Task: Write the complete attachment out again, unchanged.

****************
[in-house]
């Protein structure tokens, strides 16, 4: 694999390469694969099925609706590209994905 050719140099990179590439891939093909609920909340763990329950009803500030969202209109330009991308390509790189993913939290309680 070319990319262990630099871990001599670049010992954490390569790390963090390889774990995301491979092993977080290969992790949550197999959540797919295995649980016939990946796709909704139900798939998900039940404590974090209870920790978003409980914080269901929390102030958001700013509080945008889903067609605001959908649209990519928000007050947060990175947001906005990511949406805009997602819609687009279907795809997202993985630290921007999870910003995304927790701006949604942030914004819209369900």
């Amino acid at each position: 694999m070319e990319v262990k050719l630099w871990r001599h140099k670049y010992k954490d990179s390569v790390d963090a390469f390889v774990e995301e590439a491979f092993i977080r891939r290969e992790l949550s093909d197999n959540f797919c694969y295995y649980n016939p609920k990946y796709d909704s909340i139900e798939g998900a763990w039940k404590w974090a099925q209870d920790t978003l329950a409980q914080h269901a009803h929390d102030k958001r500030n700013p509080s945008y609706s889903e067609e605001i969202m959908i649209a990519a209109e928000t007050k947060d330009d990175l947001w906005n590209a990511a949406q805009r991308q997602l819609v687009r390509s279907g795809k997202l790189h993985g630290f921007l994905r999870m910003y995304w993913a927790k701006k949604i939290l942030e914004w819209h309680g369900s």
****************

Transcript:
[in-house]
């Protein structure tokens, strides 16, 4: 694999390469694969099925609706590209994905 050719140099990179590439891939093909609920909340763990329950009803500030969202209109330009991308390509790189993913939290309680 070319990319262990630099871990001599670049010992954490390569790390963090390889774990995301491979092993977080290969992790949550197999959540797919295995649980016939990946796709909704139900798939998900039940404590974090209870920790978003409980914080269901929390102030958001700013509080945008889903067609605001959908649209990519928000007050947060990175947001906005990511949406805009997602819609687009279907795809997202993985630290921007999870910003995304927790701006949604942030914004819209369900």
């Amino acid at each position: 694999m070319e990319v262990k050719l630099w871990r001599h140099k670049y010992k954490d990179s390569v790390d963090a390469f390889v774990e995301e590439a491979f092993i977080r891939r290969e992790l949550s093909d197999n959540f797919c694969y295995y649980n016939p609920k990946y796709d909704s909340i139900e798939g998900a763990w039940k404590w974090a099925q209870d920790t978003l329950a409980q914080h269901a009803h929390d102030k958001r500030n700013p509080s945008y609706s889903e067609e605001i969202m959908i649209a990519a209109e928000t007050k947060d330009d990175l947001w906005n590209a990511a949406q805009r991308q997602l819609v687009r390509s279907g795809k997202l790189h993985g630290f921007l994905r999870m910003y995304w993913a927790k701006k949604i939290l942030e914004w819209h309680g369900s």